Tesla owners have noticed longer wait times than usual to use a Supercharger stall at some busier stations, particularly during peak travel periods like vacations. In an effort to assist, Tesla has been implementing a system that provides free or reduced charging during off-peak hours during periods of heavy travel demand.
And in the Tesla 2022.16 update there is a s a new feature that will redirect you to another Supercharger site if the one you were planning to arrive at is suddenly too busy. Tesla drivers will can adjust their route to cut down on their overall travel time when a Supercharge station is busy. Tesla is also completely aware of the number of vehicles charging at each station. Additionally, it is capable of estimating the wait time for a Supercharger based on the number of Teslas around that are in low states of charge and the charge level of each vehicle.
Tesla can provide recommendations about the optimal location to charge to shorten your overall trip time based on all of this information. The Tesla Supercharger rerouting feature will come in handy, especially if the company begins allowing non-Tesla vehicles to utilise its Supercharger locations.
Over the past few years, the CCS (Combined Charging System) has established itself as the industry norm for charging electric vehicles. The CCS charging port wasn't available when Tesla first unveiled the 2012 Model S. In reality, Tesla created its unique Tesla connector because there was nothing else available that could perform fast DC charging. The CCS connector can now accommodate charging rates of 350kW.
Contrastingly, Tesla's most recent v3 Superchargers can presently only enable charging at speeds of up to 250kW, while the company aims to update the v3 Superchargers later this year to support up to 324kW. Tesla was compelled to upgrade CCS connectors to all Superchargers last year after the Taiwan EV Charger Equipment Supplier and Manufacturer Advancement Alliance ruled that CCS should be the nation's charging standard.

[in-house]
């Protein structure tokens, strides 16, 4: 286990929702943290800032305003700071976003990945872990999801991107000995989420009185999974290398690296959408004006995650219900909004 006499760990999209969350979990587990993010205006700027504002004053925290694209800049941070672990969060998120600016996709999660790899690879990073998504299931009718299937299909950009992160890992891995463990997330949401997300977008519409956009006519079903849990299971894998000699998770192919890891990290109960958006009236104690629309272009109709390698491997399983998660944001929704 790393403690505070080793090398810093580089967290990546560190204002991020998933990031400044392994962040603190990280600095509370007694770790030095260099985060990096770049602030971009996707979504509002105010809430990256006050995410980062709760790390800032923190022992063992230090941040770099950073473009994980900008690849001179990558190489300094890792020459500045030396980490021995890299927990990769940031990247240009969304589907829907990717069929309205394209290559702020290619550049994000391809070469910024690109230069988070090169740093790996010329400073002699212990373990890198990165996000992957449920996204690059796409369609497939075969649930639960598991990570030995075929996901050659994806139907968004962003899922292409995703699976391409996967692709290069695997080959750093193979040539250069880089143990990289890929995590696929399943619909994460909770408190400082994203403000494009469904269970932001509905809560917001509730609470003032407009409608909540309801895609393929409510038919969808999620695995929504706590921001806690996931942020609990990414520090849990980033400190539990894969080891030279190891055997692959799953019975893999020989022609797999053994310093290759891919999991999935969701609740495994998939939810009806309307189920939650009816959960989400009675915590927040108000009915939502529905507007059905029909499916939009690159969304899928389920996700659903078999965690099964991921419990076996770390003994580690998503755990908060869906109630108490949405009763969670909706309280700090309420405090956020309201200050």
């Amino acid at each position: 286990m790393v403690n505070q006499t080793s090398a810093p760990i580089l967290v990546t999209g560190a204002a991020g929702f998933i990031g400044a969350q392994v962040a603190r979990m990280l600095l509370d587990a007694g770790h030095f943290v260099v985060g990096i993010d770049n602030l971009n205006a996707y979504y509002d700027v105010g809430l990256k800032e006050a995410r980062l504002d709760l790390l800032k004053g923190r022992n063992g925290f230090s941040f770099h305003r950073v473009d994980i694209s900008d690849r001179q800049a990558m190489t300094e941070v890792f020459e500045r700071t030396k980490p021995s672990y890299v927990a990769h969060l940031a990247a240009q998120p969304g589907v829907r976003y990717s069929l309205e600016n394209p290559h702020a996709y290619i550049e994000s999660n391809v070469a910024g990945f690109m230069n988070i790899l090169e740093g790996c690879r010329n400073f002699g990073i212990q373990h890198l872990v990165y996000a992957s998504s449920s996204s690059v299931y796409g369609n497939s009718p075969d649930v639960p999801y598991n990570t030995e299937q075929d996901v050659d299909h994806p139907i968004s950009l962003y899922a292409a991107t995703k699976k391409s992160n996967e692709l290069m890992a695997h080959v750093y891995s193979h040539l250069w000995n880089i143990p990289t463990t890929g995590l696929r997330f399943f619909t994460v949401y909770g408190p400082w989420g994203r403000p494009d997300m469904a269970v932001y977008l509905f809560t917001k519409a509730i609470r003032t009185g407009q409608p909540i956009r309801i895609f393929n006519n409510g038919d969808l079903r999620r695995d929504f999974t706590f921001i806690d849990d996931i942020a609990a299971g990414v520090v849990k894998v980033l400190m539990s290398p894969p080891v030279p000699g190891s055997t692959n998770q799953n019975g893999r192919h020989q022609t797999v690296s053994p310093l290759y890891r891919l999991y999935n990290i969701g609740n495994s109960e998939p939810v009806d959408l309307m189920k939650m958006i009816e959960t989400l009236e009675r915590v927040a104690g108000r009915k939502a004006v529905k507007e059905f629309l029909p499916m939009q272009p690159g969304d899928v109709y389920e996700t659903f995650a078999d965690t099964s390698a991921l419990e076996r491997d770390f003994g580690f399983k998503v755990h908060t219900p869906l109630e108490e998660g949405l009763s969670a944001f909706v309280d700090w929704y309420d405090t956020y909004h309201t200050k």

A few months following the choice, Tesla upgraded Superchargers with CCS connectors in addition to their proprietary connectors. Tesla already provides Superchargers with CCS hookups in a number of locations, but they will soon start doing so in the United States as well. Along with its own connector, Tesla will also incorporate the CCS connector. Non-Tesla owners will now have access to the vast charging network.
Since November of last year, non-Tesla electric vehicles have been permitted to charge at a few Tesla Supercharger facilities in France, the Netherlands, and Norway.
Siemens and Volkswagen contribute $450 million to the US charging network
Volkswagen, a German automobile manufacturer, has teamed up with Siemens AG, another German multinational, to invest $US450 million in Electrify America, Volkswagen's EV charging venture in the United States. Siemens will purchase a small minority stake in Electrify America from Volkswagen, and the two businesses will invest a combined total of US$450 million, giving the project a US$2.45 billion valuation.
The two firms did not disclose any additional information. Siemens will pay at least $US100 million for its minority investment and will become both the first outside investor and a significant strategic technology partner in the US charging industry. Thoughts on how to more than double Electrify America's charging infrastructure are at the core of this new venture.
Giving e-mobility in North America a further boost and continually expanding our charging and energy business, according to Volkswagen. By 2026, Electrify America's charging infrastructure will have more than doubled to 1,800 stations and 10,000 fast chargers. This strategic relationship with Electrify America intends to develop a collaborative ecosystem that accelerates EV adoption across the United States and Canada. It represents one of Siemens' greatest investments in electrified transportation.
Electrify America, which was established in 2016, has invested $US800 million in California and $US1.2 billion in the rest of the country, with the goal of increasing the state's charging infrastructure. The Electrify America network included 799 ultra-fast charging stations around the nation as of the end of 2021, including 214 in California. Over 90 of these stations also had energy storage systems.